So, here’s a little background on that much-loved investigatory tool, the Martin Act, which Eliot Spitzer used in his anti-fraud cases and Andrew Cuomo will use in his probe of Alan Hevesi’s alleged pension scam.
The person who blew the dust off the long-forgotten provision of state law is Eric Dinallo, who worked with Spitzer in the Manhattan DA’s office and is now the superintendent of the New York State Insurance Department. In 1926, a court ruled the Act had broad powers and didn’t require prosecutors to prove “a willful decision to commit misconduct.”
According to Brooke Master’s biography of Spitzer:
“Unlike other applicants, Dinallo had actually read the entire text of New York’s general business law, known as the Martin Act for its long-forgotten Republican sponsor, Louis M. Martin. Though that 1921 statute was considered weak when it was enacted, Dinallo focused on later amendments that had strengthened the act and given the state attorney general unusually broad power to investigate and crack down on those who commit financial fraud. While the Mahattan DA’s Office had been limited to using the Martin Act’s criminal side, the law gave the attorney general a whole range of civil powers: he could subpoena documents, haul brokers and investment bankers in for public questioning, and, unlike his federal counterparts t the SEC and the Justice Department, he didn’t have to specify up front whether he was going to seek criminal charges or file an easier-to-rove civil case. An equally obscure 1926 court case, People v. Federated Radio Corp., had further strengthened the attorney general’s hand by holding that the Martin Act did not require proof that securities sellers made a willful decision to commit misconduct.”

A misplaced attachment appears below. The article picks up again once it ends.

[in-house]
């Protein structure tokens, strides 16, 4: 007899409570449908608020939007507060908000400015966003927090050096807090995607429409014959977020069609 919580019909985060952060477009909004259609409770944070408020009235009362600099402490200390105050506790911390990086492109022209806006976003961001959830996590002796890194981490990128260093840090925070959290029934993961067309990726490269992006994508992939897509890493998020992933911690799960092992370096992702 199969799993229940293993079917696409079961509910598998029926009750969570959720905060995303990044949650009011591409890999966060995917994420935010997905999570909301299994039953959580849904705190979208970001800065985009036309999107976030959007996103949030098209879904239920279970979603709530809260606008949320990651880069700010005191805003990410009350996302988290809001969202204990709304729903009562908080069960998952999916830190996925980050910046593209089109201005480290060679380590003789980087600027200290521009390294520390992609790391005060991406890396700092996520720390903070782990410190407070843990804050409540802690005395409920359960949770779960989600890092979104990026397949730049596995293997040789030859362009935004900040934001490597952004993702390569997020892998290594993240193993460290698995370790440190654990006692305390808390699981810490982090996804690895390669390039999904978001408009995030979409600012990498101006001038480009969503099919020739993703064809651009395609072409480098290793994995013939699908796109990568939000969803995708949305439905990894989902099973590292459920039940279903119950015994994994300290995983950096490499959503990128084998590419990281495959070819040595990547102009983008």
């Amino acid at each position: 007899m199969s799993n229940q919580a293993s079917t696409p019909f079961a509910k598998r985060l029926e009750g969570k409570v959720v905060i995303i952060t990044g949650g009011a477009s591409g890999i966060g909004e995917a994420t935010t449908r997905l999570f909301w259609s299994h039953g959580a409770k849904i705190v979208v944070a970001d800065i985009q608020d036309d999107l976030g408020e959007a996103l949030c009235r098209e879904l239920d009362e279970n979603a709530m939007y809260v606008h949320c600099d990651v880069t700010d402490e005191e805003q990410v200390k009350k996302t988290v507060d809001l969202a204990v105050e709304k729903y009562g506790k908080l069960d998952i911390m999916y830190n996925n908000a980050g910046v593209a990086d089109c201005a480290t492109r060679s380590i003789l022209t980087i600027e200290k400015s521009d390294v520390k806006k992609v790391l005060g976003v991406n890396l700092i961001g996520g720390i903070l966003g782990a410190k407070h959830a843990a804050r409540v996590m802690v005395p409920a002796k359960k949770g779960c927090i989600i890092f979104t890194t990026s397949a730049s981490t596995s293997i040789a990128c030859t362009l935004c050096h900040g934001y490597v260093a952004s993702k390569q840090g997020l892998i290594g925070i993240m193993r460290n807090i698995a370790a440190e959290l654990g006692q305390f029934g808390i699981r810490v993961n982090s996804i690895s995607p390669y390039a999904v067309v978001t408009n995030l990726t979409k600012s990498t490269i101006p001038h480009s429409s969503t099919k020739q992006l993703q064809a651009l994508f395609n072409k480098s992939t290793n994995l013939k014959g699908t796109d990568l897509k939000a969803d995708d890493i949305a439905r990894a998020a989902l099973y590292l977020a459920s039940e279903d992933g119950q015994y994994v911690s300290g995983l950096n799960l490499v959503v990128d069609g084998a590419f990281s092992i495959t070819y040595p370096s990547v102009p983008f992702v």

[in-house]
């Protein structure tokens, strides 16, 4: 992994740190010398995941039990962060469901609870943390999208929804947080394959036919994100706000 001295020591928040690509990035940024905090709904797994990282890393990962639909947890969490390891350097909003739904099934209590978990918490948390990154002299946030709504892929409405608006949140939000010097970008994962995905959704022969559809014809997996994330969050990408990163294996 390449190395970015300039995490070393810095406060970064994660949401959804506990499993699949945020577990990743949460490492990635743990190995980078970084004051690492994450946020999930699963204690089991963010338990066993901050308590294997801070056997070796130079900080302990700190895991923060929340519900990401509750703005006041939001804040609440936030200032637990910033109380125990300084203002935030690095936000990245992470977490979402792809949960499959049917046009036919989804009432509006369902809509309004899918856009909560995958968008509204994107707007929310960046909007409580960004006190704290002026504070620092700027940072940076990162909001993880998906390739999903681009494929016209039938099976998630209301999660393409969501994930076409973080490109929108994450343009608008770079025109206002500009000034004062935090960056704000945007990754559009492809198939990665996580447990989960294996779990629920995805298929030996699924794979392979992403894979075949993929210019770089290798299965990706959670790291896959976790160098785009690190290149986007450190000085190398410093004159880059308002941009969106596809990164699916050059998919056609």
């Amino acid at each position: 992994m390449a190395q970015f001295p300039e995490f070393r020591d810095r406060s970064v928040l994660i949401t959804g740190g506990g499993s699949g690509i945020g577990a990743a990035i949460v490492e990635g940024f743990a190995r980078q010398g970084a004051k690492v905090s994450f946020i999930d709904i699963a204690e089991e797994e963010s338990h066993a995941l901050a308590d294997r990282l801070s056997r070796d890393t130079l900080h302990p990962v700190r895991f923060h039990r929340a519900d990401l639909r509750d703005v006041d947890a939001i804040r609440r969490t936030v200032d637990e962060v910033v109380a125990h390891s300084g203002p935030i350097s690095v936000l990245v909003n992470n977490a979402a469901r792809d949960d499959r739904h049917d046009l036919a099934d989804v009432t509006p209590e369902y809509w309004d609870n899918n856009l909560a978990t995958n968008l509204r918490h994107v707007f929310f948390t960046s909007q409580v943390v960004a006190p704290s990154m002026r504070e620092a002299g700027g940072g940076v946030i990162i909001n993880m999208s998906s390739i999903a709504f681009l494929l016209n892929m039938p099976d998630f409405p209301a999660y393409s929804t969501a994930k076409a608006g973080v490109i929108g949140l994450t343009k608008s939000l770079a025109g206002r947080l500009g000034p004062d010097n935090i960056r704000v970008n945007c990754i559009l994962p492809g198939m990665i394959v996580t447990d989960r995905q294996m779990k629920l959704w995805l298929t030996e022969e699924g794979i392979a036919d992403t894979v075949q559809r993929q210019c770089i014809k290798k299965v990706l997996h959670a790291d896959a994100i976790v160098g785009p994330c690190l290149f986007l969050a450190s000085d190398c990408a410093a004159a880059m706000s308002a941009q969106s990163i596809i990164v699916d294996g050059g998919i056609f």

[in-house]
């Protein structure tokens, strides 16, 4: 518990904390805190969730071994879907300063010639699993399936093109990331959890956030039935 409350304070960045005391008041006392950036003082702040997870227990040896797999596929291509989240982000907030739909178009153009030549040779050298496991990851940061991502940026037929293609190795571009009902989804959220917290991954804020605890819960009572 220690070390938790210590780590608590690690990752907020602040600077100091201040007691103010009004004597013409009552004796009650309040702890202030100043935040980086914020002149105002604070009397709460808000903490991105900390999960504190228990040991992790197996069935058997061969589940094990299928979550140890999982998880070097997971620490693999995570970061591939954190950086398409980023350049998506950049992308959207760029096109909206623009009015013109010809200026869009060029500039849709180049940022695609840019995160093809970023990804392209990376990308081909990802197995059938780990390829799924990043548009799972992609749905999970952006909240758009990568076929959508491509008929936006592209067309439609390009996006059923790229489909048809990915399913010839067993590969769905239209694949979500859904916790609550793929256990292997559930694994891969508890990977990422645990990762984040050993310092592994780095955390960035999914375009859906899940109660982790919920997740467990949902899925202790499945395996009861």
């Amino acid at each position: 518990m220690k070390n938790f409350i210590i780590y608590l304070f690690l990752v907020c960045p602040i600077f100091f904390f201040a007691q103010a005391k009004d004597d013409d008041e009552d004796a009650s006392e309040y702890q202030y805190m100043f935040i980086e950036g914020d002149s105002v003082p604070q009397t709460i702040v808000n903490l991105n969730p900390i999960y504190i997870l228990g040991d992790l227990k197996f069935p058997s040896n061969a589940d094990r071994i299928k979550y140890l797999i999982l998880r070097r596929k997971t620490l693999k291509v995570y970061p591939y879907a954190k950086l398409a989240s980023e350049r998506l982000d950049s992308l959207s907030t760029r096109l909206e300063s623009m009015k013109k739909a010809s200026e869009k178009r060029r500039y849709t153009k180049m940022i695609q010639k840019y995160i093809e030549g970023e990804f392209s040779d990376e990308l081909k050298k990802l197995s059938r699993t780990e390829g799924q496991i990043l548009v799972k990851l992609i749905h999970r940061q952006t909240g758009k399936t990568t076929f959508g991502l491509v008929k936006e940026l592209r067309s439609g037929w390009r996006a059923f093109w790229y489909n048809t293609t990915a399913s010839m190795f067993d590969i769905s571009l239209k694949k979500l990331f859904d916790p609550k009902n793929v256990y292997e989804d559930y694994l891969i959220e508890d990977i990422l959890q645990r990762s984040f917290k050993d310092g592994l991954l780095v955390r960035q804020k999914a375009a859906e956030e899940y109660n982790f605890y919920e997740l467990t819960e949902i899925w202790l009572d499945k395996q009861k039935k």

So, if his current investigation turns out to be productive, Cuomo owes one to Dinallo.